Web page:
Its starting position is that we will need not just 100Mbps of bandwidth, but 1Gbps and its specific goals are to have, within five years, 60 demonstrable next generation applications and 200 community test beds. Progress to date is encouraging. After just one year or existence it will demonstrate the first 20 of these applications at its Applications Summit in Chicago in June.
A presentation on US Ignite by its founder and CTO, Glenn Ricart, was for me one of the highlights of a two-day conference in California organised by NetEvents to mark the 40th anniversary of the invention of Ethernet (You can view all the presentations online here. The historical ones in particular are fascinating).
In other words, the goals of US Ignite extend beyond simply helping to create applications that will consume bandwidth. They embrace other emerging concepts that Ricart sees are presently lacking compelling applications. In particular software defined networking (SDN), virtualisation and one that was new to me: local cloud computing. He argues that local cloud computing will be essential to overcome the latency that is unavoidable when centralised databases are accesses over long distances.
Delivering the keynote speech at NetEvents Ethernet Innovation conference, Ricart said: "We have three goals at US Ignite. The first is to create 60 compelling, transformative applications based on things you couldn't do today, based on new technologies, things that you've been hearing about and will hear about today: software defined networking, local cloud computing, taking gigabit to the end-user, reducing latency, things that are going to change the way the internet works today.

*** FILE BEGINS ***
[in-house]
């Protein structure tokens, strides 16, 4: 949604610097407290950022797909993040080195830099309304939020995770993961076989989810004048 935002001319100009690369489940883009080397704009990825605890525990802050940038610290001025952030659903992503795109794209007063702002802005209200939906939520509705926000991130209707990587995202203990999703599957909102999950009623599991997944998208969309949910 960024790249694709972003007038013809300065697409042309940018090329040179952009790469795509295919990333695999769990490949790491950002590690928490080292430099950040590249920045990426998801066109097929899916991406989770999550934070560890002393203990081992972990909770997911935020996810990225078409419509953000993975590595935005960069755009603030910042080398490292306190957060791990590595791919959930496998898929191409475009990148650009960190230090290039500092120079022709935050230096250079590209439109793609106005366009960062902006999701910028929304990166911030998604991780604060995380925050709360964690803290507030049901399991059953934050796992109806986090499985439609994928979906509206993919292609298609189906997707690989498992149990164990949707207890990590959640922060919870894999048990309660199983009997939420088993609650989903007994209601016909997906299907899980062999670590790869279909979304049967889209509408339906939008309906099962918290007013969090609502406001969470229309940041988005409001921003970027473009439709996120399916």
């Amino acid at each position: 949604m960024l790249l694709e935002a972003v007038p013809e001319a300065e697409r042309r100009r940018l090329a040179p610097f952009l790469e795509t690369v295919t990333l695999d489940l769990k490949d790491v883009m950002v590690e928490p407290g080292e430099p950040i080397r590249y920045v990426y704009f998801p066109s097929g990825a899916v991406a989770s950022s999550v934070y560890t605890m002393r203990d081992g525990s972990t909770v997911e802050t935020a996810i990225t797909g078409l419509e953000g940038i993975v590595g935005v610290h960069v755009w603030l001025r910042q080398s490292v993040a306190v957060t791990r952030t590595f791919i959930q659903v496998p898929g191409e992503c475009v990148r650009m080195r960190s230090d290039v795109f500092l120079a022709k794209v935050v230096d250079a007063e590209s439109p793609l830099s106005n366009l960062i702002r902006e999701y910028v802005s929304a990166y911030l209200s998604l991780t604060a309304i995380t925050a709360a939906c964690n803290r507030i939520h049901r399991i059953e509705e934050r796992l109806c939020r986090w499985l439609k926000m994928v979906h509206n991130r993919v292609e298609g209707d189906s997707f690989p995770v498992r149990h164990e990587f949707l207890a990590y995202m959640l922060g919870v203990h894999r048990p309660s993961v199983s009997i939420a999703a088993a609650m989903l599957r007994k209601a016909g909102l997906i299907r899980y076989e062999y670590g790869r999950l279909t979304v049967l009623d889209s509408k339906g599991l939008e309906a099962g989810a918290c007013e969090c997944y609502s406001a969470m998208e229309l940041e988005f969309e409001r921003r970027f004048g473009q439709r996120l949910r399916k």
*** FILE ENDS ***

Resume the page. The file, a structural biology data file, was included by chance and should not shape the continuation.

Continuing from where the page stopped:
"Second, that we get 200 community test beds, 200 communities, who are eager and willing to adopt these new technologies and their applications. And third, to coordinate best practices among these communities, among the industry partners, and to make sure that government, industry and communities are working together to make this goal happen."
The aims and objectives of US Ignite are certainly relevant to Australia but perhaps more important is its means of achieving them. While US-Ignite was initiated by the Government - it has its origins in the White House Office of Science and Technology Policy (OSTP) - it is not a government body but a non-profit public private partnership.
Ricart explained: "Unlike many countries, the US Government has difficulty working with the private sector because that is viewed as the government choosing winners. So in order to work with our industry partners effectively we set up a non-profit organisation. The members pay their dues and the Government helps fund groups to develop new applications."
US-Ignite has no plans to develop or own intellectual property - that will be left to its members. Ricart said: "I want to incentive our partners to be commercial. All I ask for is the right to demonstrate their technologies."
US Ignite is focusing on six application areas seen has having high, national priority: Education & Workforce; Energy; Health; Public Safety; Transportation; Advanced Manufacturing.
Its aims are bold: "US Ignite will transform how we receive healthcare, educate our children, keep our communities safe, become more energy efficient, train our employees, and manufacture goods."
And they are exactly the goals that the Government has repeatedly promised for the NBN. Wouldn't it be wonderful to have a diverse group of telcos, equipment makers, academia and venture capitalists in Australia all working through one organisation towards those goals?
The author attended the Ethernet Innovation Summit as a guest of NetEvents.